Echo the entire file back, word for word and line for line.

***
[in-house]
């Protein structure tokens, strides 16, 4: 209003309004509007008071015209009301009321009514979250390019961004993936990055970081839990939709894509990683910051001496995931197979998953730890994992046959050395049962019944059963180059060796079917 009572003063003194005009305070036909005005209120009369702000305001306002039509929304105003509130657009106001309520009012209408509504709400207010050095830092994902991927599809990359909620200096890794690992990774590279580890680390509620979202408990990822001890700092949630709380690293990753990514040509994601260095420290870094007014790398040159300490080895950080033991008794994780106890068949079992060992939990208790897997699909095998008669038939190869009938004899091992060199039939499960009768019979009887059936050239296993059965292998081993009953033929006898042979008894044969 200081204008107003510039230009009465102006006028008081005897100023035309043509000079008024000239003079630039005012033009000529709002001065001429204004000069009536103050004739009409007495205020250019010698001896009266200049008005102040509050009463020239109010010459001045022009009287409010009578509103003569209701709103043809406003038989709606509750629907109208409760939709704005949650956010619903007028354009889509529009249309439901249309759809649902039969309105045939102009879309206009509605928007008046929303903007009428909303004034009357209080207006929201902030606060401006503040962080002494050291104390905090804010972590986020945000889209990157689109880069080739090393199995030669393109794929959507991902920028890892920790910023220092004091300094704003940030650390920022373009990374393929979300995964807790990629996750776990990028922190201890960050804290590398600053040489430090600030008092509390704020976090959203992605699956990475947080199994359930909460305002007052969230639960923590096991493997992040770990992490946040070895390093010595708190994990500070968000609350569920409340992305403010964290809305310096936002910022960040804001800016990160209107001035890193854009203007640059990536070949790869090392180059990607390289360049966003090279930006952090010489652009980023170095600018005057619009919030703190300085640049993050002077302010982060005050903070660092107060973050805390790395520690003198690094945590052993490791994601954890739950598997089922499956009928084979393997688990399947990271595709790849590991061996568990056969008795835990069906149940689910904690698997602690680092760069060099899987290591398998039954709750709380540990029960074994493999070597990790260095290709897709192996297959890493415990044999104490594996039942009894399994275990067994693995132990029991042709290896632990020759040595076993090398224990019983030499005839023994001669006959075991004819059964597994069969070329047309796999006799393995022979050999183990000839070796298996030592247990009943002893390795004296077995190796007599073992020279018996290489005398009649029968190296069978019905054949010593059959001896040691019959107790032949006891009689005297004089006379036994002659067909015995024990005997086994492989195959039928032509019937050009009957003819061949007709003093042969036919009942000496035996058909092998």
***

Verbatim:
[in-house]
């Protein structure tokens, strides 16, 4: 209003309004509007008071015209009301009321009514979250390019961004993936990055970081839990939709894509990683910051001496995931197979998953730890994992046959050395049962019944059963180059060796079917 009572003063003194005009305070036909005005209120009369702000305001306002039509929304105003509130657009106001309520009012209408509504709400207010050095830092994902991927599809990359909620200096890794690992990774590279580890680390509620979202408990990822001890700092949630709380690293990753990514040509994601260095420290870094007014790398040159300490080895950080033991008794994780106890068949079992060992939990208790897997699909095998008669038939190869009938004899091992060199039939499960009768019979009887059936050239296993059965292998081993009953033929006898042979008894044969 200081204008107003510039230009009465102006006028008081005897100023035309043509000079008024000239003079630039005012033009000529709002001065001429204004000069009536103050004739009409007495205020250019010698001896009266200049008005102040509050009463020239109010010459001045022009009287409010009578509103003569209701709103043809406003038989709606509750629907109208409760939709704005949650956010619903007028354009889509529009249309439901249309759809649902039969309105045939102009879309206009509605928007008046929303903007009428909303004034009357209080207006929201902030606060401006503040962080002494050291104390905090804010972590986020945000889209990157689109880069080739090393199995030669393109794929959507991902920028890892920790910023220092004091300094704003940030650390920022373009990374393929979300995964807790990629996750776990990028922190201890960050804290590398600053040489430090600030008092509390704020976090959203992605699956990475947080199994359930909460305002007052969230639960923590096991493997992040770990992490946040070895390093010595708190994990500070968000609350569920409340992305403010964290809305310096936002910022960040804001800016990160209107001035890193854009203007640059990536070949790869090392180059990607390289360049966003090279930006952090010489652009980023170095600018005057619009919030703190300085640049993050002077302010982060005050903070660092107060973050805390790395520690003198690094945590052993490791994601954890739950598997089922499956009928084979393997688990399947990271595709790849590991061996568990056969008795835990069906149940689910904690698997602690680092760069060099899987290591398998039954709750709380540990029960074994493999070597990790260095290709897709192996297959890493415990044999104490594996039942009894399994275990067994693995132990029991042709290896632990020759040595076993090398224990019983030499005839023994001669006959075991004819059964597994069969070329047309796999006799393995022979050999183990000839070796298996030592247990009943002893390795004296077995190796007599073992020279018996290489005398009649029968190296069978019905054949010593059959001896040691019959107790032949006891009689005297004089006379036994002659067909015995024990005997086994492989195959039928032509019937050009009957003819061949007709003093042969036919009942000496035996058909092998």